This morning I found myself in a night club. I was certainly someplace I’ve never been before, a small and cozy hole in the wall somewhere with maybe fifty tables and a bar with some standing room. The tables were small round cafe style ones with fancy marble tops, very pretty but cold to the touch. I was nursing a mixed drink that had a sour flavor I don’t recognize. There were four elderly black men singing a song on a small stage, a lead singer and three backup vocalists. A jazz band sat obscured in the shadows at the back of the stage. The singer was obviously quite a star for such a small venue. The song he was singing was someone’s special request, a gospel style tune I didn’t recognize and I don’t remember it well.
Stephen and I were at the club with Missy and Tyler. The tickets were very exclusive and far more expensive than something I could really afford now. Tyler’s parents were friends of the club owner and we were able to get a table. Stephen and Tyler were arguing about politics and Missy and I were doing our best to act like we didn’t know them and sitting at the same table was just an unfortunate accident. They were keeping their voices down mostly but it was a small club and at quieter parts in the song everyone could hear them. I could tell several of the people close to us were getting annoyed. Stephen said something both loud and profane about Obama-Care, which is weird because we broke up years ago now. I hit him. “Shut up, you’re gonna get us kicked out.”
Getting kicked out turned out not be an issue. The song ended and the singer thanked us all. As everyone was clapping, a middle-aged black woman, came onto the stage holding a microphone. She had on a fitted gold dress, beautiful strands of pearls and matching pearl earrings with bright ruby lipstick. I recognized her as the club owner. “Ladies and Gentlemen, Mr. Albert Greene,” she said clapping her free hand gently against the one holding the microphone. We all stood and clapped louder. He gave us a subtle bow stepped over and greeted her with a friendly hug and a kiss on the cheek. “You and I go way back, Al,” she said, holding the mike in one hand and holding his waist with the other. “These good people would love to hear the story of how we met.” She rocked him fondly as he began a story of when she was just a little girl in a Memphis restaurant with a sassy mouth, who didn’t recognize the singer.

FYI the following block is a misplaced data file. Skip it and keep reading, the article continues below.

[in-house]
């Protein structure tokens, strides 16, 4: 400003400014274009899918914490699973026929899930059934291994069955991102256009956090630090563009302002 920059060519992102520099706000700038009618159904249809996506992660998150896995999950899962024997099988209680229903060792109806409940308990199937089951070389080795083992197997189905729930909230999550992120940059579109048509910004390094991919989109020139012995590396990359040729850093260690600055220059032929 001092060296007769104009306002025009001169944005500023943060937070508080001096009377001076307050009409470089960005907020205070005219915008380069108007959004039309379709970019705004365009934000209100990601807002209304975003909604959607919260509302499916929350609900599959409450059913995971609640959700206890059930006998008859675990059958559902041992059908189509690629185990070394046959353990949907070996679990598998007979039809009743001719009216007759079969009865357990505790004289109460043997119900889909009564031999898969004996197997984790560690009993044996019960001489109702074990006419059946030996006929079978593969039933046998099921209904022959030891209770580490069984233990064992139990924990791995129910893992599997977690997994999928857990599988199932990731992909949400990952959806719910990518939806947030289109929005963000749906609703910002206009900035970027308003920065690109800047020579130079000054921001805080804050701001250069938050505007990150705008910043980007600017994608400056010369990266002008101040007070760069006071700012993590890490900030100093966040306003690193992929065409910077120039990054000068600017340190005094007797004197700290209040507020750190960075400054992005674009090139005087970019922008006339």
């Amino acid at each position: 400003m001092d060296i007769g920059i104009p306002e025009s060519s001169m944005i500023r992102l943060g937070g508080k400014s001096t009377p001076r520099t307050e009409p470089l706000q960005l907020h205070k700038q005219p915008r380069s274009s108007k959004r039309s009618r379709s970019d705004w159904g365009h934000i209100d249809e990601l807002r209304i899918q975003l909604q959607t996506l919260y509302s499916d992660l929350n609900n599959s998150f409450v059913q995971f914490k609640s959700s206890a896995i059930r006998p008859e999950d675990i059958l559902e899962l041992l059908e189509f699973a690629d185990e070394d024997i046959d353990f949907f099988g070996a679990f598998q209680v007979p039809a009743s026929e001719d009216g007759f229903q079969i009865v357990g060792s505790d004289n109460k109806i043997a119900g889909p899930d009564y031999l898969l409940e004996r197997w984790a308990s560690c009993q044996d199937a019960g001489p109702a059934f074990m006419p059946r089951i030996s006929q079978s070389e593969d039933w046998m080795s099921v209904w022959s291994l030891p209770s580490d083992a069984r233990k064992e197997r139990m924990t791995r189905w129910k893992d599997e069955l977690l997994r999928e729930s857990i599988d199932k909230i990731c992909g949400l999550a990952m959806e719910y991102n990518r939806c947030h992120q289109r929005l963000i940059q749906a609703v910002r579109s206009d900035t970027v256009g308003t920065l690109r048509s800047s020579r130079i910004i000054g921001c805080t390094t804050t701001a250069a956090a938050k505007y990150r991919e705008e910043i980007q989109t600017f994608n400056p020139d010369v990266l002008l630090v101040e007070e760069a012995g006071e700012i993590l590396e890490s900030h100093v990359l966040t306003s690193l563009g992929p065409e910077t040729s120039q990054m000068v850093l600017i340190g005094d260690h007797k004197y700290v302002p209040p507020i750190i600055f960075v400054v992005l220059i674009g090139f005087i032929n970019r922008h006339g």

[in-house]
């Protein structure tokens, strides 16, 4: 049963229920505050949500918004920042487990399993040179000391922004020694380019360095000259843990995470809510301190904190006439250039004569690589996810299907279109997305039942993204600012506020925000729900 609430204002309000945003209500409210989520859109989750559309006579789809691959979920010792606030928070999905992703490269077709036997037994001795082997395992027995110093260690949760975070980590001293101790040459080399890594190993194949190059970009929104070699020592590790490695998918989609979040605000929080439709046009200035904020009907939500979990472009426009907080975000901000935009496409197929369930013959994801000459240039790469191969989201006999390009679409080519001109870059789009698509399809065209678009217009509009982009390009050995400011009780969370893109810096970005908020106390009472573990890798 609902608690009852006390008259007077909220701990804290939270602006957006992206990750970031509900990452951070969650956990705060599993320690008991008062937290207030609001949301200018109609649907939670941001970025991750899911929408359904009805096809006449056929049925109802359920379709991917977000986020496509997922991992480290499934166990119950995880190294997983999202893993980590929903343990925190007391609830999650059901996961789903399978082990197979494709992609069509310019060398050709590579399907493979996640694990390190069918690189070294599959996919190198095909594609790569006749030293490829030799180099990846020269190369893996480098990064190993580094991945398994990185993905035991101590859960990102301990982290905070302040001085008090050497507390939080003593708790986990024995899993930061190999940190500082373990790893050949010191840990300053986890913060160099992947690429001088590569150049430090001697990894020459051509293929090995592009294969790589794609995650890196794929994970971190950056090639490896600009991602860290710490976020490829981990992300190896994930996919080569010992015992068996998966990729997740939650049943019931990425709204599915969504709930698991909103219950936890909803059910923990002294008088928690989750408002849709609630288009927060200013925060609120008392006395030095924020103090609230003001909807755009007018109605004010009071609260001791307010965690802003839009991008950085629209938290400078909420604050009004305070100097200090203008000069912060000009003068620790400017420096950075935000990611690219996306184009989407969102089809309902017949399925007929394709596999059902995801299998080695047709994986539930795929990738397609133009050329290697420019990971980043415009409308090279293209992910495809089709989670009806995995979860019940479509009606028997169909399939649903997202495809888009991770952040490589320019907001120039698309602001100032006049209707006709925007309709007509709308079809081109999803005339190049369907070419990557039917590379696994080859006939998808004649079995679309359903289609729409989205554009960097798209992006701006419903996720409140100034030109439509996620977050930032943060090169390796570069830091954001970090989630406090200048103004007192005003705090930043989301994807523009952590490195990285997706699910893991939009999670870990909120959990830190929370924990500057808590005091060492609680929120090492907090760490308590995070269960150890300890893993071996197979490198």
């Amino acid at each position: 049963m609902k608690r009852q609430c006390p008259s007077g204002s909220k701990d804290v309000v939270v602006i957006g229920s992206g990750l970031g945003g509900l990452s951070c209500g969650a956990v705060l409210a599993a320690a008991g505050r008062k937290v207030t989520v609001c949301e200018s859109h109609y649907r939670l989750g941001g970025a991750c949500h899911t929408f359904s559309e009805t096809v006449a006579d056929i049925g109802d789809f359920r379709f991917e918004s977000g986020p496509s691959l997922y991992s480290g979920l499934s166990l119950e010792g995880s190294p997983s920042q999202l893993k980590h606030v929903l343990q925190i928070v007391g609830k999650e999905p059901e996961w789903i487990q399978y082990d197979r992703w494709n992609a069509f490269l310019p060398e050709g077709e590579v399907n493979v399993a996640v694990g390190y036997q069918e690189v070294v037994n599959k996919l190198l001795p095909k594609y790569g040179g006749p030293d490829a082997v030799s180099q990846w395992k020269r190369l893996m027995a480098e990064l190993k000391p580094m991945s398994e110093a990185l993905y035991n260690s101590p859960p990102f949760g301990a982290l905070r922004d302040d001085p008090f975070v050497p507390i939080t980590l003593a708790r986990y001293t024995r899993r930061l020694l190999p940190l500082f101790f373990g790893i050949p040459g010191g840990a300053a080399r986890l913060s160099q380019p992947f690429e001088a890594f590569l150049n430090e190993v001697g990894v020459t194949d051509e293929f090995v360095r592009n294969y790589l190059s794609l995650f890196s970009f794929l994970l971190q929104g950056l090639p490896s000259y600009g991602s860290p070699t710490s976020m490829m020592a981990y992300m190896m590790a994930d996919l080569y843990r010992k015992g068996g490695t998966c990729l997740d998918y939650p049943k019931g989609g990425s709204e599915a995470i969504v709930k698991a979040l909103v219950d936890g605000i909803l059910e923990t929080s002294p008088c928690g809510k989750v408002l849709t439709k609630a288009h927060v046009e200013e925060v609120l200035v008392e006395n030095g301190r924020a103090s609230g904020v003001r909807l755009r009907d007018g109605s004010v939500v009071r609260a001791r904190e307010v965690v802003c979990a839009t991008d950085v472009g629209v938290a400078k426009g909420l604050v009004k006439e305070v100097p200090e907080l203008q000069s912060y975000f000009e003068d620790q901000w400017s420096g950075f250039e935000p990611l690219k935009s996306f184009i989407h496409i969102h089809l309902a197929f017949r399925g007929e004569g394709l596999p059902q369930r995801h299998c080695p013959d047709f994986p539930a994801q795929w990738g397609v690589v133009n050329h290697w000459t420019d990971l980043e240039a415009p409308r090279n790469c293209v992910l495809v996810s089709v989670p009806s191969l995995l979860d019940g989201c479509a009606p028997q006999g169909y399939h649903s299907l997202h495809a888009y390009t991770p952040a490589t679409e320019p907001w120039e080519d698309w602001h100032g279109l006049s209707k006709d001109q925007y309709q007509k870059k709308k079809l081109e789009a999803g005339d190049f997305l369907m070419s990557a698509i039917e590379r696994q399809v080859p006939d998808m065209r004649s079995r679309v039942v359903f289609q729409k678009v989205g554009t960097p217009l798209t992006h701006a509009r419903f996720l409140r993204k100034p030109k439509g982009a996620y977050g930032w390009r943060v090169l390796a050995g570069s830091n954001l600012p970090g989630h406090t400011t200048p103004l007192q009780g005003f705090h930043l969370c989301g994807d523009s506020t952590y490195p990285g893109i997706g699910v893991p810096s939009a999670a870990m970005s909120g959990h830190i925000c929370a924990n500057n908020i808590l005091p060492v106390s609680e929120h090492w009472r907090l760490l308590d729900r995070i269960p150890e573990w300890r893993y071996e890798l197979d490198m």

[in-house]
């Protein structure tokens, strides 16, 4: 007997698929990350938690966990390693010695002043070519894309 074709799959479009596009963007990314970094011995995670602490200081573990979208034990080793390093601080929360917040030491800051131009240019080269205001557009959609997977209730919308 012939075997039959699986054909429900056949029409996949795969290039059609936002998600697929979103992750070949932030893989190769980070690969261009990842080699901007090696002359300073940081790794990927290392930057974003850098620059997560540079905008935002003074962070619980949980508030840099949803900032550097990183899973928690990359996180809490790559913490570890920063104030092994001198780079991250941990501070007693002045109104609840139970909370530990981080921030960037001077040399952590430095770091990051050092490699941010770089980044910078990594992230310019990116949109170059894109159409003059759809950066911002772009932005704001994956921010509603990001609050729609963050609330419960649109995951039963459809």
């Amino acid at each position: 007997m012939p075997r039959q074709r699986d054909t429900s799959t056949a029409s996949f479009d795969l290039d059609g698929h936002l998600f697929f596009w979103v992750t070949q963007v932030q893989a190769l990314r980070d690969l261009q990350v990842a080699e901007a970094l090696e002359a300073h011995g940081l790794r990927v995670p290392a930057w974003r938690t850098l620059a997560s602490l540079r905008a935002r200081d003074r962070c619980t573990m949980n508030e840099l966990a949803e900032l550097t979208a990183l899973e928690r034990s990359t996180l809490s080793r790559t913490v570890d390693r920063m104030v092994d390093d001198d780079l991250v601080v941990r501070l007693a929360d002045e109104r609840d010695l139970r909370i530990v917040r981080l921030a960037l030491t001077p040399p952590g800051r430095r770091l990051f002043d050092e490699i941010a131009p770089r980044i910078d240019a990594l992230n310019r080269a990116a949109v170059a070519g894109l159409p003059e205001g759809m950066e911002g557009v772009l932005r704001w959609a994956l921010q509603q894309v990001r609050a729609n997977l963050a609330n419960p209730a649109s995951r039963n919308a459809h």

We all sat back down at our tables to listen. “Don’t you dare,” I mouthed at Stephen. He started his argument right back up again anyway, ignoring my dirty look. Mr. Greene’s story was funny and the club guests laughed and clapped sporadically. The club owner asked him some questions about his current tour and his career and eventually, she thanked him for playing her club and for singing his biggest hits. “Actually my biggest hit was…” He looked at her and gave a wide smile. “Well let me just sing it for you.” He took the mike from her hand and began singing an encore that I did recognize. “I’m, I’m so in love with you…” The club went nuts, clapping to the rhythm and singing along, and I felt an artificial rush of emotion that I knew belonged more to the audience than to me.
I must have actually seen Al Green on TV before. His face seemed familiar anyway. I had to Google the lyrics I remembered to find the song and I wasn’t at all surprised to find not only that there really was such a song, but that the man singing it was really a younger version of the man in my dream and that he used to sing gospel. Of course his song, Let’s
Stay Together, has been stuck in my head all day now. So here is the oldest Al I could find on YouTube for you to enjoy.
By the way, this kind of thing doesn’t surprise me anymore. Not that long ago, writing Webster’s Kiss I had a rare dream where I saw myself in the mirror, but my reflection turned into someone else while I was staring at it. Later that day while I was writing about Annie Oakley (you’ll have to read my book if you want to know why), I checked Google for some information and under Images for Annie Oakley, I saw a picture that looked strikingly like the girl in my dream. I clicked the link and there on the page about halfway down was the exact same face from the mirror wearing a hat.
© 2010 Anne Schilde
Any similarity to Al Green’s actual persona is purely coincidental!